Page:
Nabokov’s advice

If I had known in 1970 what I know now of reformational philosophy, it is very, very doubtful that I would have pursued it. I was unaware of the bad blood, political infighting at the Free University of Amsterdam, and its atmosphere of theological narrowness. And, like everyone else, I wrongly assumed that Vollenhoven and Dooyeweerd were saying the same thing. Nevertheless, I am not sorry that I have spent such a large part of my life studying Dooyeweerd, learning Dutch, and studying at various institutions. I am comforted by what Nabokov told his students:

“The more things we know the better equipped we are to understand any one thing and it is a burning pity that our lives are not long enough and sufficiently free of annoying obstacles, to study all things with the same care and depth as the one we now devote to some favorite subject or period. And yet there is a semblance of consolation within this dismal state of affairs: in the same way as the whole universe may be completely reciprocated in the structure of an atom,…an intelligent and assiduous student [may] find a small replica of all knowledge in a subject he has chosen for his special research….and if, upon choosing your subject, you try diligently to find out abut it, if you allow yourself to be lured into the shaded lanes that lead from the main road you have chosen to the lovely and little known nooks of special knowledge, if you lovingly finger the links of the many chains that connect your subject to the past and the future and if by luck you hit upon some scrap of knowledge referring to your subject that has not yet become common knowledge, then you will know the true felicity of the great adventure of learning, and your years in this college will become a valuable start on a road of inestimable happiness. “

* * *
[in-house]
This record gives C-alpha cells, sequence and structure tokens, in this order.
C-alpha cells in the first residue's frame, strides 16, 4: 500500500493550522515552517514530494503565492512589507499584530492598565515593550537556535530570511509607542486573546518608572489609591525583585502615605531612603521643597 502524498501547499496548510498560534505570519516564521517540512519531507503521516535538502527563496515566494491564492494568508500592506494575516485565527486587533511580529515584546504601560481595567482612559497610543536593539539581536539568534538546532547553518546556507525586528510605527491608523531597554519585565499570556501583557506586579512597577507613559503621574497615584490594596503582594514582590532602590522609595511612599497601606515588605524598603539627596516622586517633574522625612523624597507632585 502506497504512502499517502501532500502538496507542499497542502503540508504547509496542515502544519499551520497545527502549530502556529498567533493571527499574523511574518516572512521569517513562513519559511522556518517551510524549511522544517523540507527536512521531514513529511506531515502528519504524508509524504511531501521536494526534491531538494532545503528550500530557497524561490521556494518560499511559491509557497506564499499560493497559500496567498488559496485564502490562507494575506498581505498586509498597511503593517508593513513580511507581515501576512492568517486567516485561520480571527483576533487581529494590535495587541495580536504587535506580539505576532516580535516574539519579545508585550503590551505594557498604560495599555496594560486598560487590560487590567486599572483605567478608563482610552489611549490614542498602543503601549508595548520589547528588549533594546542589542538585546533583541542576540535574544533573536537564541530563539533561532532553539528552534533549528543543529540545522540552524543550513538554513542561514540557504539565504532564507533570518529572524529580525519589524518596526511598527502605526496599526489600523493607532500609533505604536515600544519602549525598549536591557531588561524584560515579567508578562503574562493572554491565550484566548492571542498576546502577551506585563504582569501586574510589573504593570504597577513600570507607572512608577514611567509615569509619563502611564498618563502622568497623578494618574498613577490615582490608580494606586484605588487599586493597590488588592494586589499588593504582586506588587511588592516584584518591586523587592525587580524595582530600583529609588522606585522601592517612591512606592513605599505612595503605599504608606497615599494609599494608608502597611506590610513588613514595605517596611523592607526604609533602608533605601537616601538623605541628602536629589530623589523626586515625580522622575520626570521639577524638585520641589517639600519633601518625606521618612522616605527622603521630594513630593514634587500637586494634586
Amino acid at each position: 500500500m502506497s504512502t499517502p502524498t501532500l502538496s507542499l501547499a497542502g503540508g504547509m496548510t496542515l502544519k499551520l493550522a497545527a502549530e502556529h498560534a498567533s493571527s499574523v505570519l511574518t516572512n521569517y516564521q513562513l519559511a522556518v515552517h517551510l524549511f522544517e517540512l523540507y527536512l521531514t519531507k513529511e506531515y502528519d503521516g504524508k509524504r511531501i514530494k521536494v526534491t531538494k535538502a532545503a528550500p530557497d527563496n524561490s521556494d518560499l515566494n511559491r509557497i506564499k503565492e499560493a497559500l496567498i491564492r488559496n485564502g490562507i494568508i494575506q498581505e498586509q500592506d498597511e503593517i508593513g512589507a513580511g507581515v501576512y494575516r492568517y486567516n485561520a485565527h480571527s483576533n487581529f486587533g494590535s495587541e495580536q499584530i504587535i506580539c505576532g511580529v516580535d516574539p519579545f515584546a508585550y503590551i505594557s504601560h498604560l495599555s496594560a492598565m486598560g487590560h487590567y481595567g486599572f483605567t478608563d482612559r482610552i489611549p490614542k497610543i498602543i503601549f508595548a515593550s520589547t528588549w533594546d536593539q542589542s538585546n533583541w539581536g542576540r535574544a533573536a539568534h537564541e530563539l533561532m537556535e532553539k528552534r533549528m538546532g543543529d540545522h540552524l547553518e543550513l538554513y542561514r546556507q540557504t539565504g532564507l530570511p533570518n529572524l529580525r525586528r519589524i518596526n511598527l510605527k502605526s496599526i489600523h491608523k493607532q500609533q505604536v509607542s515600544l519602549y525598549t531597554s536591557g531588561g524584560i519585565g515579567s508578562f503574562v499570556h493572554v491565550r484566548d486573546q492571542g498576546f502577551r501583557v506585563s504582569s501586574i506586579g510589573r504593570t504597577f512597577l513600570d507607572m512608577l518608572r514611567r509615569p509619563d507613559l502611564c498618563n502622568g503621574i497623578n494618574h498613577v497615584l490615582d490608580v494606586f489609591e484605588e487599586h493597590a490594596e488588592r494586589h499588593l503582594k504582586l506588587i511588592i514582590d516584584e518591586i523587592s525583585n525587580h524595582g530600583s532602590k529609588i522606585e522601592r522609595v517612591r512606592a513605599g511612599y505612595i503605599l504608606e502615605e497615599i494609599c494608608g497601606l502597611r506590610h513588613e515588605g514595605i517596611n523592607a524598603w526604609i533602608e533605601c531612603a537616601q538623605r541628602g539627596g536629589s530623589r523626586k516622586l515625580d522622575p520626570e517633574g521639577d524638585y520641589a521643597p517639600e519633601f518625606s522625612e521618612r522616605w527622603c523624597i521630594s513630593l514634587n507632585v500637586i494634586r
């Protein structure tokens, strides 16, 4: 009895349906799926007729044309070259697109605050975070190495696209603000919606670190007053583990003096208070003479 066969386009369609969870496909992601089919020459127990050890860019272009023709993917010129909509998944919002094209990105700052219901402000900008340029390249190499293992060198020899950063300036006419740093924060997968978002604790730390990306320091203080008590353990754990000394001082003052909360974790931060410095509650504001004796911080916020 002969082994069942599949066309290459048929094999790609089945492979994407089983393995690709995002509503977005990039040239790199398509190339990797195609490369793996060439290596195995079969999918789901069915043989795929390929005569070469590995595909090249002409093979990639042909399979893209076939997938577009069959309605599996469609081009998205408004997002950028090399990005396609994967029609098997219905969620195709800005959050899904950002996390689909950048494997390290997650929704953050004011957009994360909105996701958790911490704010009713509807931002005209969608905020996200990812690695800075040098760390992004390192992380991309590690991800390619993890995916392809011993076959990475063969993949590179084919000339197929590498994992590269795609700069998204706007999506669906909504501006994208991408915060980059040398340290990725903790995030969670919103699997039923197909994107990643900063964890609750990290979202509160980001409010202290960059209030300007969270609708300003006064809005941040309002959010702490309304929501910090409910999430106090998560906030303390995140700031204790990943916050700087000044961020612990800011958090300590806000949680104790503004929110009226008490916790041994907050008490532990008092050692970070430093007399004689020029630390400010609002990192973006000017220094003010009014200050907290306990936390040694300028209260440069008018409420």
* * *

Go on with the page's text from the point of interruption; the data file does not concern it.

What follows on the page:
I have indeed found many interesting byways and branching paths. By concentrating so much of my work on Dooyeweerd, perhaps I have found a small replica of all knowledge. I have discovered the sources of his philosophy in Christian theosophy, and I have been able to relate many of his ideas to nondualism. I hope that my work will be of help to others.

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One thought on “Nabokov’s advice

  1. Thank you for expressing your grief so constructively. I bear it with you while enjoying the fruit of your labors.

    Theoretically speaking: if the ground-motive power of ‘fall’ explains anything at all then shouldn’t I expect to experience “bad blood, political infighting … and theological narrowness” corrupting even “the lovely and little known nooks of special knowledge” in ANY subject of special research I choose? Isn’t it more than consolation to consider if the Christian ground-motive is true then where else should I expect to find “the true felicity of the great adventure?” What subject of special research IS sheltered from ‘the dust of death’? Perhaps a posture of deep humility will somehow embolden my thrill and mitigate the occupational risk of philosophical shipwreck.

    The story is told how the God of Israel counseled Jeremiah (15:19) to “extract the precious from the worthless” (NASB) if he wants to be a spokesperson. “Before me you will stand” that God said. That Jeremiah (43)! He stood with his people even after forced emigration to Egypt. When Jeremiah made the prediction at the entrance of Pharaoh’s palace in Tahpanhes, do you think he knew what was happening in Babylon between Belteshazzar and Nebuchadnezzar? I’m not yet bold enough to imagine participating in such a great adventure. It’s astounding to consider who the God of that story will work with in order to establish a “tree in the midst of [his fallen] earth” (Daniel 4:10) and “shade[the] lanes that lead from the main road.”

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